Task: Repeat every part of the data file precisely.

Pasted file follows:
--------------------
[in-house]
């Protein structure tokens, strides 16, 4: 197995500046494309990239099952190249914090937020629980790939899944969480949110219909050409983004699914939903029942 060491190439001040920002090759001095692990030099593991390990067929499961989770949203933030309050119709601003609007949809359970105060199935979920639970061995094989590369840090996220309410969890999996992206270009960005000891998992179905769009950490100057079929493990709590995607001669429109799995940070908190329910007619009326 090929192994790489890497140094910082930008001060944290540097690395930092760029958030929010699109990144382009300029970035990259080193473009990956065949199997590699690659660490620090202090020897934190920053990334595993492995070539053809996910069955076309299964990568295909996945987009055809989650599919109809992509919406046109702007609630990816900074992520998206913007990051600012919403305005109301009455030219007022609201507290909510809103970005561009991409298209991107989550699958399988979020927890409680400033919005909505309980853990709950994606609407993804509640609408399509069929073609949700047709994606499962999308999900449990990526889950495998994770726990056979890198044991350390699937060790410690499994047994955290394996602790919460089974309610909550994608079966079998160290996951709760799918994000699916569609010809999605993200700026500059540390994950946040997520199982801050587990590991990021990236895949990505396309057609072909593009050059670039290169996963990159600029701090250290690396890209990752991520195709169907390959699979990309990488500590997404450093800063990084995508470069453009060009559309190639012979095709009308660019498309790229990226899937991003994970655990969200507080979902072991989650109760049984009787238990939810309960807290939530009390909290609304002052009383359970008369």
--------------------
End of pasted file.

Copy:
[in-house]
């Protein structure tokens, strides 16, 4: 197995500046494309990239099952190249914090937020629980790939899944969480949110219909050409983004699914939903029942 060491190439001040920002090759001095692990030099593991390990067929499961989770949203933030309050119709601003609007949809359970105060199935979920639970061995094989590369840090996220309410969890999996992206270009960005000891998992179905769009950490100057079929493990709590995607001669429109799995940070908190329910007619009326 090929192994790489890497140094910082930008001060944290540097690395930092760029958030929010699109990144382009300029970035990259080193473009990956065949199997590699690659660490620090202090020897934190920053990334595993492995070539053809996910069955076309299964990568295909996945987009055809989650599919109809992509919406046109702007609630990816900074992520998206913007990051600012919403305005109301009455030219007022609201507290909510809103970005561009991409298209991107989550699958399988979020927890409680400033919005909505309980853990709950994606609407993804509640609408399509069929073609949700047709994606499962999308999900449990990526889950495998994770726990056979890198044991350390699937060790410690499994047994955290394996602790919460089974309610909550994608079966079998160290996951709760799918994000699916569609010809999605993200700026500059540390994950946040997520199982801050587990590991990021990236895949990505396309057609072909593009050059670039290169996963990159600029701090250290690396890209990752991520195709169907390959699979990309990488500590997404450093800063990084995508470069453009060009559309190639012979095709009308660019498309790229990226899937991003994970655990969200507080979902072991989650109760049984009787238990939810309960807290939530009390909290609304002052009383359970008369």